Columns / Discourse / March 6, 2019

Pillowtalk: Everyone has herpes and it doesn’t matter

When Carmex, the popular lip balm brand, was first advertised in the ‘30s, it was a cold sore treatment. Oral herpes (HSV-1) was so common, you probably got it from your Aunt Meryl or your big brother nearly immediately; if you were birthed vaginally, you might have contracted genital herpes as well. Like UTIs and yeast infections, cold sores were treated as minor biological inconveniences — something that might start happening as your body and behavior matured.

What happened? Now, “she has herpes” is the scare-trope of every high school romcom, and my older sister tells me to keep her UTI a secret from mom because you “get them from sex.” I kept my first (and second, and third) yeast infection a secret, treating them at home and working around insurance. Shame has infiltrated American attitudes toward common STIs and reproductive health issues, and it’s hurting our bodies.

Big Pharma happened. Shame sells, and when you’re in the business of expensive medications and treatments, shame and fear are your go-to tactics. With brands like Carmex available cheap and in the skincare section, no one would go to the doctor and shell out a $50 co-pay for an iffy test and medication that doesn’t cure. So, herpes was hyper-medicalized; yeast and bacterial infections were hyper-medicalized; chlamydia and gonorrhea (both usually curable by single-dose medication), various forms of vaginitis and UTIs were all lumped in, too. All were given exaggerated scare-lines: a UTI will give you a kidney infection, chlamydia and gonorrhea are gross and unclean, yeast infections happen when you’re dirty, vaginitis means something is wrong with you. While canker sores, spider veins and eczema are treated over the counter, anything to do with sex or kissing (mono included) is discussed behind locked doors.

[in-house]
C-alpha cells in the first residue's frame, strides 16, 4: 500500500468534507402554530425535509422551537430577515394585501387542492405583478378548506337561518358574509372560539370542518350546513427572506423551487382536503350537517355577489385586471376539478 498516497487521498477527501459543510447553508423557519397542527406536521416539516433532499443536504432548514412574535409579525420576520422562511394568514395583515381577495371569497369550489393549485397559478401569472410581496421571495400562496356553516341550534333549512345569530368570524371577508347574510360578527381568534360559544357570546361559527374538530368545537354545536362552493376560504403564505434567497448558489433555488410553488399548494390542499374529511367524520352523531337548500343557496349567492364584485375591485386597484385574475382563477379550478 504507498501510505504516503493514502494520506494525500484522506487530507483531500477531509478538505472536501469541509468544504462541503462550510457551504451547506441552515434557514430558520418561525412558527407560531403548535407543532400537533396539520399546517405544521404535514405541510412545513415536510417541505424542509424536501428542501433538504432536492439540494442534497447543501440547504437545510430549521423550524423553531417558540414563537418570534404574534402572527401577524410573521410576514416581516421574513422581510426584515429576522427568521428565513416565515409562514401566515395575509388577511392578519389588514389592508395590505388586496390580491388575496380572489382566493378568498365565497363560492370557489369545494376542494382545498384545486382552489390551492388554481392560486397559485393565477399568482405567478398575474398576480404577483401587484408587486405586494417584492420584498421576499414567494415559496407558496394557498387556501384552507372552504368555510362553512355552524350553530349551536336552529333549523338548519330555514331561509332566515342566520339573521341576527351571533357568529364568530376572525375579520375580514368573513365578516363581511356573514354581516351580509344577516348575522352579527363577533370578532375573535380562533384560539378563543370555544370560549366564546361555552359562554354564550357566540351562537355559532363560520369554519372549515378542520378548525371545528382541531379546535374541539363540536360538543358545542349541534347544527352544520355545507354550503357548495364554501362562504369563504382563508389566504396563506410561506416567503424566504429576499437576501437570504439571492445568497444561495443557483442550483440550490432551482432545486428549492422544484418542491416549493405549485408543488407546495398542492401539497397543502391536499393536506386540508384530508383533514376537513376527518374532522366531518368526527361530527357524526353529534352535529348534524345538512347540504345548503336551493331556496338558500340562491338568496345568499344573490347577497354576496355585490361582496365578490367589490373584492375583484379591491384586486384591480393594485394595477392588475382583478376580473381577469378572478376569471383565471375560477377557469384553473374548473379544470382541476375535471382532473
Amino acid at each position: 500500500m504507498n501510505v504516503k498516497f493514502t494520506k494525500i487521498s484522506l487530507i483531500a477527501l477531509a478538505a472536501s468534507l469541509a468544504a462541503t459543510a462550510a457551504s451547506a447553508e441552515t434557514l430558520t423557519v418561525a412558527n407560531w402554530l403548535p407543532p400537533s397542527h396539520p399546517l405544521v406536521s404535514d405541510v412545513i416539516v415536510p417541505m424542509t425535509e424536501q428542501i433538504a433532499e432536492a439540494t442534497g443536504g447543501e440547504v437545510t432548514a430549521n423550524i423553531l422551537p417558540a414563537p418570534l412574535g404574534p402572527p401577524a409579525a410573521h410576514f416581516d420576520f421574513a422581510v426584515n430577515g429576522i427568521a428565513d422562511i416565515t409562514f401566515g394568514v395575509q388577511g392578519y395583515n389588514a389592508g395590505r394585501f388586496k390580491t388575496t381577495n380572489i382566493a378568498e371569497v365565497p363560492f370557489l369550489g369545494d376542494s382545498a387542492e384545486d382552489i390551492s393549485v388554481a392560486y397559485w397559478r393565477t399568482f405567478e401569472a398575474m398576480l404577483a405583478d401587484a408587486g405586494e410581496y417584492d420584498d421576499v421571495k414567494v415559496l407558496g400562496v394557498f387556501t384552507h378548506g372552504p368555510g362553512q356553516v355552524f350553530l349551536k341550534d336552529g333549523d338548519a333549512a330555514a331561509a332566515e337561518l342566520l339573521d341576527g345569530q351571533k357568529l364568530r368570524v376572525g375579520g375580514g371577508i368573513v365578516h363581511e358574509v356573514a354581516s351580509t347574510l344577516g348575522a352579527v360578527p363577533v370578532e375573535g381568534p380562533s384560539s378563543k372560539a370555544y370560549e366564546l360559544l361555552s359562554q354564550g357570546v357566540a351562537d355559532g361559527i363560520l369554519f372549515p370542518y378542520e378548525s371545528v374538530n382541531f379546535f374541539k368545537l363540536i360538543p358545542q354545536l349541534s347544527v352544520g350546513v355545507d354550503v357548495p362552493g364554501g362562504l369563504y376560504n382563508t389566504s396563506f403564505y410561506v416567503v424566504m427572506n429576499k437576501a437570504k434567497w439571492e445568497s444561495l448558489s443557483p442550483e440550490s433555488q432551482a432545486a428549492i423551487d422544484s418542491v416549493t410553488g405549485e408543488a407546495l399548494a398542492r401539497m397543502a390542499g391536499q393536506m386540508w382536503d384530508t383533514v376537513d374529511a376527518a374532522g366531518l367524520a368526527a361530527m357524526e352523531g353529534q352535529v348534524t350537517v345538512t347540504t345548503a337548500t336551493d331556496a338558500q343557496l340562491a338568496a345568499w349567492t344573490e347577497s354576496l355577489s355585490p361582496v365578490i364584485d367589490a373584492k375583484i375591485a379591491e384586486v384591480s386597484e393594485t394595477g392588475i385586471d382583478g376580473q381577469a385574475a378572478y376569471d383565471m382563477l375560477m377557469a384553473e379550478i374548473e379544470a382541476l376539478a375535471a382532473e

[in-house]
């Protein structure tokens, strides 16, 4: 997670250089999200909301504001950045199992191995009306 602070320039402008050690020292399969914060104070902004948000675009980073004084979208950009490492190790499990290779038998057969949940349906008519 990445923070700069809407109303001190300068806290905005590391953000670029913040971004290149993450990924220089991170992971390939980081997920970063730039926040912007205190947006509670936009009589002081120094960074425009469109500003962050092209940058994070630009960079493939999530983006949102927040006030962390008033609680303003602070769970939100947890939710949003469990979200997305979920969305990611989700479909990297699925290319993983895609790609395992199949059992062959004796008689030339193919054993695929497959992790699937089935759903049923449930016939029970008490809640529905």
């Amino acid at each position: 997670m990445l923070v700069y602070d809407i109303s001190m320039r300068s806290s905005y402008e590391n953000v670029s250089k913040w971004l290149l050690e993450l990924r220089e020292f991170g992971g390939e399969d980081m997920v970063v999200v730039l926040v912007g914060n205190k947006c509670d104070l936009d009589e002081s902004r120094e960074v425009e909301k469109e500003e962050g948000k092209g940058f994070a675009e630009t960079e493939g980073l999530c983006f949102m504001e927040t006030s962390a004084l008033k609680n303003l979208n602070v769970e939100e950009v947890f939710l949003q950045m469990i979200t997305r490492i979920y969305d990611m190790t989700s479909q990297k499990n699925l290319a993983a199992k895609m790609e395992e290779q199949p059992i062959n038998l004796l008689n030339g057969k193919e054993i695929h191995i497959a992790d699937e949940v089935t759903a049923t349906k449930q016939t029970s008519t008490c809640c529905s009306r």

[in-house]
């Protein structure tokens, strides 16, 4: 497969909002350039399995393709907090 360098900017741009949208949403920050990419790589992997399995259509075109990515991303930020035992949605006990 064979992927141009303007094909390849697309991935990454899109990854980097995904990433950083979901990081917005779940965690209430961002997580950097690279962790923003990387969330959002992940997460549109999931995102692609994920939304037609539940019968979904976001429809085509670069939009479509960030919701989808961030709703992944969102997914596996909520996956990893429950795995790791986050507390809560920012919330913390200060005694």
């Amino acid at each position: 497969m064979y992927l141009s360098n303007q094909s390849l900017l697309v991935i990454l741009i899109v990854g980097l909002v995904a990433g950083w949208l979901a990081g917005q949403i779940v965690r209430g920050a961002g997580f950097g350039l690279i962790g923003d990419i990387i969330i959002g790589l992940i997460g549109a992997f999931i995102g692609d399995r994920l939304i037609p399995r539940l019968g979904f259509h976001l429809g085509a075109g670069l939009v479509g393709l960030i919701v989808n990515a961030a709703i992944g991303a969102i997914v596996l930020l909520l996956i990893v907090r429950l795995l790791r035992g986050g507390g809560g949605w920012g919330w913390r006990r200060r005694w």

UTIs and yeast infections are common bodily reactions to sweat, moisture and bacteria exposure; herpes is a non-life-threatening virus that is invisible or simply a nuisance at most; chlamydia and gonorrhea are normal, treatable and often symptom-less (so get tested). The biggest danger is when these things are ignored; that’s when UTIs become kidney infections and gonorrhea gets passed to a partner. When normal bodily issues are deemed taboo, people get hurt. It’s time we realize that reproductive health is a public health issue, not a moral epidemic, and start learning more about the maintenance of our own bodies.

 

To suggest future Pillowtalk topics or to ask questions that would be answered anonymously, email sex.ed.answers@gmail.com.

Elleri Scriver

Tags:  herpes Pillowtalk sex education STIs

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